In recent years, a territorially unbounded power to imprison individuals within the EU has been devel-oping. Such a dynamic has significantly impacted on EU citizenship law, which in turn has been strengthened by basing on residence the conferral of many rights. In this paper, I investigate what role prison and prisoners can have in EU law, with specific regard to EU citizenship. In order to answer such a question two scenarios are outlined, which embody the ways in which detention and Union citizenship have intertwined hitherto. Firstly are intersections between EU-grounded detention and EU citizenship. This group includes actual connections (as is the case of Wolzenburg Koslowski, Lopes Da Silva and I. B. CJEU’s decisions), as well as interplays which have not concretised yet (as shown by the Framework Decisions on transfer of prisoners and on probation measures). On the other, the mu-tual influence between state-grounded detention and EU citizenship. Recent CJEU cases such as Onuekwere and M. G. demonstrate that detention is capable of significantly affecting the rights pro-vided for by EU citizenship. By reading these two scenarios through the conceptual couple integra-tion/reintegration, I show strengths and weaknesses of the conditions of prisoners as EU citizens.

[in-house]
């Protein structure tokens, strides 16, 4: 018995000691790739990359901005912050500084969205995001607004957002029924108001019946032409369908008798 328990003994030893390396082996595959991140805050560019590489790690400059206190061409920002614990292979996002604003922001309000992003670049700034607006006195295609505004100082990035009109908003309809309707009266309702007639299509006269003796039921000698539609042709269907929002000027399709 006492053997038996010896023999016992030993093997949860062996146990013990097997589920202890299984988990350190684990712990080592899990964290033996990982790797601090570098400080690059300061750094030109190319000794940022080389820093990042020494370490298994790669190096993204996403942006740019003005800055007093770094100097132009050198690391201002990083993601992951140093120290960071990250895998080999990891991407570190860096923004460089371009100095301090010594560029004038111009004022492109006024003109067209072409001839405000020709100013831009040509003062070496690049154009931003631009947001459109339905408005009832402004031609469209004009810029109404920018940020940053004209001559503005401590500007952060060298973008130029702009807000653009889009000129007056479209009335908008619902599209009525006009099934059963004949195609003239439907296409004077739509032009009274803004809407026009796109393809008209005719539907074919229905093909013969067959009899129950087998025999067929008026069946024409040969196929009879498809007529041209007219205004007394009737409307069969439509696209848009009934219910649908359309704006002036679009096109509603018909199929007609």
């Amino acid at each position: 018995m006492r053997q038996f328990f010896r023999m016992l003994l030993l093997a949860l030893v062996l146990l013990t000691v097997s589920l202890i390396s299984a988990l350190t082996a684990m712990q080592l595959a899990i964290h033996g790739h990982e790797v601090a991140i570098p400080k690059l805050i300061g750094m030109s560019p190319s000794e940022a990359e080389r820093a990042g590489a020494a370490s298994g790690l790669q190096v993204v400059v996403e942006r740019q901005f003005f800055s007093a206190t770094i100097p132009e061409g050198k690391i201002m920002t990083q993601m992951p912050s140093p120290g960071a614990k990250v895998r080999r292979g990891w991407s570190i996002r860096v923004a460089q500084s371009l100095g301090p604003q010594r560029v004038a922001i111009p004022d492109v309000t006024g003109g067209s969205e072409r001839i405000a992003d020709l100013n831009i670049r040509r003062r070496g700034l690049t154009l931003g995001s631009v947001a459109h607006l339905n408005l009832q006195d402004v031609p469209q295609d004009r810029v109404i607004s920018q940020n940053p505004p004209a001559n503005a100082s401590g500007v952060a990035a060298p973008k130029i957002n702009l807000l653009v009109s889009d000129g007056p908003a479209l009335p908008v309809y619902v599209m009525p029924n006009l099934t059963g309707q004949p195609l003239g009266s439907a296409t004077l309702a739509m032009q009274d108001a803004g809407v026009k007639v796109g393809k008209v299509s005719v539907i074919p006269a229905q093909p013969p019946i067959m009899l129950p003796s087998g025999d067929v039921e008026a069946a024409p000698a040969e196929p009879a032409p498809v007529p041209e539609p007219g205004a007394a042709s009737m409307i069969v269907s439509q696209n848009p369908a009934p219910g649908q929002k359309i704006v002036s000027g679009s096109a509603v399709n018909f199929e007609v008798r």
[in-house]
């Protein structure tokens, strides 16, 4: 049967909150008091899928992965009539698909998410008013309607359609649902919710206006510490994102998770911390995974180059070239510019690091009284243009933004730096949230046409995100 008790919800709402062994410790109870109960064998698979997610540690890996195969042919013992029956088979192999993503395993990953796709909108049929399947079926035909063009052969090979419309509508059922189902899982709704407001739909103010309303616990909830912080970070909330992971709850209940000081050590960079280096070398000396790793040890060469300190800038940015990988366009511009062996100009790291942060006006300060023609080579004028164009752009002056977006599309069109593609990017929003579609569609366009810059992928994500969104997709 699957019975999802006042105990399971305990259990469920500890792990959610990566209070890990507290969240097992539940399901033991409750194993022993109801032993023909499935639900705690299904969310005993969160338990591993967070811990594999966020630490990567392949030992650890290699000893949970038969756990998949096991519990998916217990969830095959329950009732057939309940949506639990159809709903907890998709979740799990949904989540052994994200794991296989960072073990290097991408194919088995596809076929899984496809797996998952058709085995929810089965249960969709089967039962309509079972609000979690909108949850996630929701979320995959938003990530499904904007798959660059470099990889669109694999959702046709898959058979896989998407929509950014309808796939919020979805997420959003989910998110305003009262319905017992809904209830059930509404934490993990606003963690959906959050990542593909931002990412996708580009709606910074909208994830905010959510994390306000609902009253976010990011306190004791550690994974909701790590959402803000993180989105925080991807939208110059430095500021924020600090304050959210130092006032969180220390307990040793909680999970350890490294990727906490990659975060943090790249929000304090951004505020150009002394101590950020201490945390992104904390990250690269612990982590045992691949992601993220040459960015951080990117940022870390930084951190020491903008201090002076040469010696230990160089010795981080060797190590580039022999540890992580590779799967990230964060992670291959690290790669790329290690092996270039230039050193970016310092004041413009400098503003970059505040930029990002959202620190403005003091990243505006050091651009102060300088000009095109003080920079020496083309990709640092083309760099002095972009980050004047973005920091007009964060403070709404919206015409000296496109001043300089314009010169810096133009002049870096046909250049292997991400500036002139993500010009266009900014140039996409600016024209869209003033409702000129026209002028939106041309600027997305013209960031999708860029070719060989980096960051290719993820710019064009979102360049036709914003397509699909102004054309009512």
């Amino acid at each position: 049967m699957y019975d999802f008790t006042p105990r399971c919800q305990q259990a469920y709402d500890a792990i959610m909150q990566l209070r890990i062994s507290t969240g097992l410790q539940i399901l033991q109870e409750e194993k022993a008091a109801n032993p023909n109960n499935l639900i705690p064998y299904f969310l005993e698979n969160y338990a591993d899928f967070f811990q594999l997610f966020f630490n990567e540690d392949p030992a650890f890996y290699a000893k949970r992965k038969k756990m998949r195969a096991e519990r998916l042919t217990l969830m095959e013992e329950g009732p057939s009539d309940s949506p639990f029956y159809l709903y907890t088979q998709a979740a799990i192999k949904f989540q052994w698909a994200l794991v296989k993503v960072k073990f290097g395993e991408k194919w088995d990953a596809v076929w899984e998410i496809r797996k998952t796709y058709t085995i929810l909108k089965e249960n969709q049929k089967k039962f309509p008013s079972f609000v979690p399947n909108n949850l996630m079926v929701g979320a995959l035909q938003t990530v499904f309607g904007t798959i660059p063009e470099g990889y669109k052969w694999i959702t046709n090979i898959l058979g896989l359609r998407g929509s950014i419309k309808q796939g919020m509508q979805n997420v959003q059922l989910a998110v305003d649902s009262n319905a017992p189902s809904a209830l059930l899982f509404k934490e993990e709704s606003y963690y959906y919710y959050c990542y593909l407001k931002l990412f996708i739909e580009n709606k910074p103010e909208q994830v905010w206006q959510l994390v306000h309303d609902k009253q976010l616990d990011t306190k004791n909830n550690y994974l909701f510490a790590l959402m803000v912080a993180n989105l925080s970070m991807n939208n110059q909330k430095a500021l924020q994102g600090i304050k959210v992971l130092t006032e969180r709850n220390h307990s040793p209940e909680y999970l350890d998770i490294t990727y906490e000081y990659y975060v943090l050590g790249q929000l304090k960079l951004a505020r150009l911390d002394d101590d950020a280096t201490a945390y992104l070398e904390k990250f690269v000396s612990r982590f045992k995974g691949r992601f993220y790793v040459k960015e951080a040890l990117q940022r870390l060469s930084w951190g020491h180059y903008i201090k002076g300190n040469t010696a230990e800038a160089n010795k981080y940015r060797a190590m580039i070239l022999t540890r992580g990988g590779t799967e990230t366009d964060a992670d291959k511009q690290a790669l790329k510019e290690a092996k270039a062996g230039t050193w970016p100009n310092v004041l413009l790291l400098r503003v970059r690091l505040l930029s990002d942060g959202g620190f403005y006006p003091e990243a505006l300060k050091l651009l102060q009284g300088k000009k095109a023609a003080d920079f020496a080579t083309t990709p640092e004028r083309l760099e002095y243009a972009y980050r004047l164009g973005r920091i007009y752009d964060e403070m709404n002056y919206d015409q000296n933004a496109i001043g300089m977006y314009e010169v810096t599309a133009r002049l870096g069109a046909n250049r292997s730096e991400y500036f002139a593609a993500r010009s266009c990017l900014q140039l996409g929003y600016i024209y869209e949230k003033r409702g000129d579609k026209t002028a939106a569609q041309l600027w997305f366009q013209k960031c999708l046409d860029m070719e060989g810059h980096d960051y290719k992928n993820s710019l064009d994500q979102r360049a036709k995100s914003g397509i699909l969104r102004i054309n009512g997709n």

|Journal||European Public Law|
|Publication status||Published - 16 Nov 2016|